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intervening. the craziest thing was our younger brothers were the same age and we didn't see each other after that because there was so much tension between the families. it kind of ruined their relationship. >> you write in this article about the fact that we have got a black president, right? isn't it all good. you talk about the fact that you think your generation has to take a lot of accountability and action and unlearn what you talk about as learned behavior. do you think your generation is not stepping up? >> i don't think we're stepping up. today we live kind of free. mainly because of the music that we listen to, some of the athletes, when you see a movie like 42 with jackie robinson where black people weren't allowed to really play baseball and now you can go to a sporting event and sit next to a white and a black person and then you have that false conscious in your mind that everything is okay until something happens and then you start looking at the person next to you and think
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does he feel like this but he doesn't say it? >> there is no real coming together any more, not in a real sense. everything is 140 characters for this generation. and then you feel like therefore i have got it out. i'm generalizing here. but that happens with the younger generation. >> the two of you were joking about age. he called you sir. he said i'm going to take your job when you retire and my god, i feel old now. >> don't feel bad. what do you think looking at your generation. >> i think there is a lot of work. i loved your article. this generation, the generation of millinials, you have to remember that there is progress.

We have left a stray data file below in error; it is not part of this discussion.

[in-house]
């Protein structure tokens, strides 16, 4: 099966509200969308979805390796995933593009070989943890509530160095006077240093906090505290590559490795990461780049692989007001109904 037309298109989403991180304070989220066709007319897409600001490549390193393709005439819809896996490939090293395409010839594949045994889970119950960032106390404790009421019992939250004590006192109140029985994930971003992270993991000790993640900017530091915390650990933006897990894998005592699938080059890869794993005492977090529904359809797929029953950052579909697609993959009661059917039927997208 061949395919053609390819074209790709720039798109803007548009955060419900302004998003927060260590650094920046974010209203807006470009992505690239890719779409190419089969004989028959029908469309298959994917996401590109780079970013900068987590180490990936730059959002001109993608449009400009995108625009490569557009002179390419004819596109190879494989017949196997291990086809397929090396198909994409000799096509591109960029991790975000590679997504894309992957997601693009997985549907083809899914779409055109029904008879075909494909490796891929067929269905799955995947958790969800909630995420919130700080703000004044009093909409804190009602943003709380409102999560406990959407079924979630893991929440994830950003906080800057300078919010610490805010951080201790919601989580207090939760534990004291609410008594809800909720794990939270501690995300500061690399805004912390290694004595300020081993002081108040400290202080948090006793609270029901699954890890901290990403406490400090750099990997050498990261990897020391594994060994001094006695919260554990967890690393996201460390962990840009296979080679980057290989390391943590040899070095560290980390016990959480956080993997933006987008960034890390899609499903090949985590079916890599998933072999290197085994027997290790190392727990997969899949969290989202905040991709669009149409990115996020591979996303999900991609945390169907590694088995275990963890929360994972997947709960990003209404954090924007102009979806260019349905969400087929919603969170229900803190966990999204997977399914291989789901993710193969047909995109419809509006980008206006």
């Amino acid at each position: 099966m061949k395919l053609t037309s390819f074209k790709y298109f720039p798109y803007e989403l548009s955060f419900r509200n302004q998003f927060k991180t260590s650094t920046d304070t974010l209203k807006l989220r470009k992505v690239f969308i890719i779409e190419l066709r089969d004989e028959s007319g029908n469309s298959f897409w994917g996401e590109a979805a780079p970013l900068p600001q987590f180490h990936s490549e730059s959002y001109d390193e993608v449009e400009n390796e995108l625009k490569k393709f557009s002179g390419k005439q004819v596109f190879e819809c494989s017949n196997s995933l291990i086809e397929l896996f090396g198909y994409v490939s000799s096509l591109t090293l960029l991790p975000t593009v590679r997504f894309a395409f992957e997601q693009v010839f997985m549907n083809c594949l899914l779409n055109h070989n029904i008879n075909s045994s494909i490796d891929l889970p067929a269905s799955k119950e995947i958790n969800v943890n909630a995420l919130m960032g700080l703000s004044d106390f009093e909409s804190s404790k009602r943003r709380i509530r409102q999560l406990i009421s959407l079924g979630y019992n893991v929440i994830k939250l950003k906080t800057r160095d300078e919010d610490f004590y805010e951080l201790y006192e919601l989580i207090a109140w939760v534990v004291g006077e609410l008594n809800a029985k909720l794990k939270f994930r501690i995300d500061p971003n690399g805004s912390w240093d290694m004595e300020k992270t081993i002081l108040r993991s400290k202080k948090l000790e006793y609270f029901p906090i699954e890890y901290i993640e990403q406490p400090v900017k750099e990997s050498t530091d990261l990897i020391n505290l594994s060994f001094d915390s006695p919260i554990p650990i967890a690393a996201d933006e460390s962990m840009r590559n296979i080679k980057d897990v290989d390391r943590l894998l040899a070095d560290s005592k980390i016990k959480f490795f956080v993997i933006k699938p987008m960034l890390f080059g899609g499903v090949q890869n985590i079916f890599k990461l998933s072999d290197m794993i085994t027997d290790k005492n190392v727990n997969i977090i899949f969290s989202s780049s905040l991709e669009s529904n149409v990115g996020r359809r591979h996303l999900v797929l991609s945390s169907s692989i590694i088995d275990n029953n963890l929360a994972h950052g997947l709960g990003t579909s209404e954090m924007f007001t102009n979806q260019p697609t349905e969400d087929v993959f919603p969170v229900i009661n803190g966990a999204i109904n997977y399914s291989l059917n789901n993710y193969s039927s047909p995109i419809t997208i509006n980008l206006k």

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there are donald sterlings and racist people and we're going to have these people forever. but we have to look at and i sound like my parents here. there has been progress made. you know? i walked up hill 50 miles to school. there has been progress made that you're able to sit next to someone in a movie theater. it's not perfect. i think this generation will have a big hand in changing those things. i don't think racism will necessarily die out when older people like donald sterling leave this earth as well. >> i'm interested with be this just went up on within a matter of hours, what has the response been so far that you've gotten on social media, people calling you. what's the reaction been for you, chuck? >> oh, wow, the reaction is crazy. my mother, brother, father, they're all calling me. everyone wants to talk about it. some of the things i put in the article, mainly the fact that i built the article around the
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fact that the older generation when they die off, will racism just end? i think it makes people from the younger generation, some of the fellow students at howard, it makes them look at themselves and their situation and go, what am i doing to better the world, preventing stuff like this from continuing to happen. >> chuck walton, don lemon, thank you. kudos to you. putting yourself out there, it's not an easy thing to do, to write op-eds. >> thanks for having me. >> watch don lemon, 10:30 eastern tonight, cnn special report. do not miss that. a major announcement for one of the country's big automakers. the man crediting for turning ford around announcing he'll retire later next year, next, alan mulally explains what led what to one of the most scrutinizing decisions of his career, straight ahead. we've forgotten just how good good is. good is setting a personal best before going for a world record.